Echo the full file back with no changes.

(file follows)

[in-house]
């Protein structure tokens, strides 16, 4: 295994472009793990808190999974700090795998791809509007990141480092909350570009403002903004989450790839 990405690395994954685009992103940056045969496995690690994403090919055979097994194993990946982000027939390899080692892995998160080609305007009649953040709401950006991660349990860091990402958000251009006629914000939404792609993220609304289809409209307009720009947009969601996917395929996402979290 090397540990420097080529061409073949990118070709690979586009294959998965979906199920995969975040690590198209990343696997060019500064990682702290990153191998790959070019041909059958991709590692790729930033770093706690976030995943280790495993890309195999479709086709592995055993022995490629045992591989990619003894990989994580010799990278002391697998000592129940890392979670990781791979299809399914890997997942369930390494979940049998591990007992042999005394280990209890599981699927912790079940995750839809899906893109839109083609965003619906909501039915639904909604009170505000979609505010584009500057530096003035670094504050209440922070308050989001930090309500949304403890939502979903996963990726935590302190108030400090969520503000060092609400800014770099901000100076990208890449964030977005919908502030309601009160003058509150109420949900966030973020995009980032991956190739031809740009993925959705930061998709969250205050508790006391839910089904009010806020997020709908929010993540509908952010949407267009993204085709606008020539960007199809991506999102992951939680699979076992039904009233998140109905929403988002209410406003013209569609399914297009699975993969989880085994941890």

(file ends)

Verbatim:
[in-house]
């Protein structure tokens, strides 16, 4: 295994472009793990808190999974700090795998791809509007990141480092909350570009403002903004989450790839 990405690395994954685009992103940056045969496995690690994403090919055979097994194993990946982000027939390899080692892995998160080609305007009649953040709401950006991660349990860091990402958000251009006629914000939404792609993220609304289809409209307009720009947009969601996917395929996402979290 090397540990420097080529061409073949990118070709690979586009294959998965979906199920995969975040690590198209990343696997060019500064990682702290990153191998790959070019041909059958991709590692790729930033770093706690976030995943280790495993890309195999479709086709592995055993022995490629045992591989990619003894990989994580010799990278002391697998000592129940890392979670990781791979299809399914890997997942369930390494979940049998591990007992042999005394280990209890599981699927912790079940995750839809899906893109839109083609965003619906909501039915639904909604009170505000979609505010584009500057530096003035670094504050209440922070308050989001930090309500949304403890939502979903996963990726935590302190108030400090969520503000060092609400800014770099901000100076990208890449964030977005919908502030309601009160003058509150109420949900966030973020995009980032991956190739031809740009993925959705930061998709969250205050508790006391839910089904009010806020997020709908929010993540509908952010949407267009993204085709606008020539960007199809991506999102992951939680699979076992039904009233998140109905929403988002209410406003013209569609399914297009699975993969989880085994941890």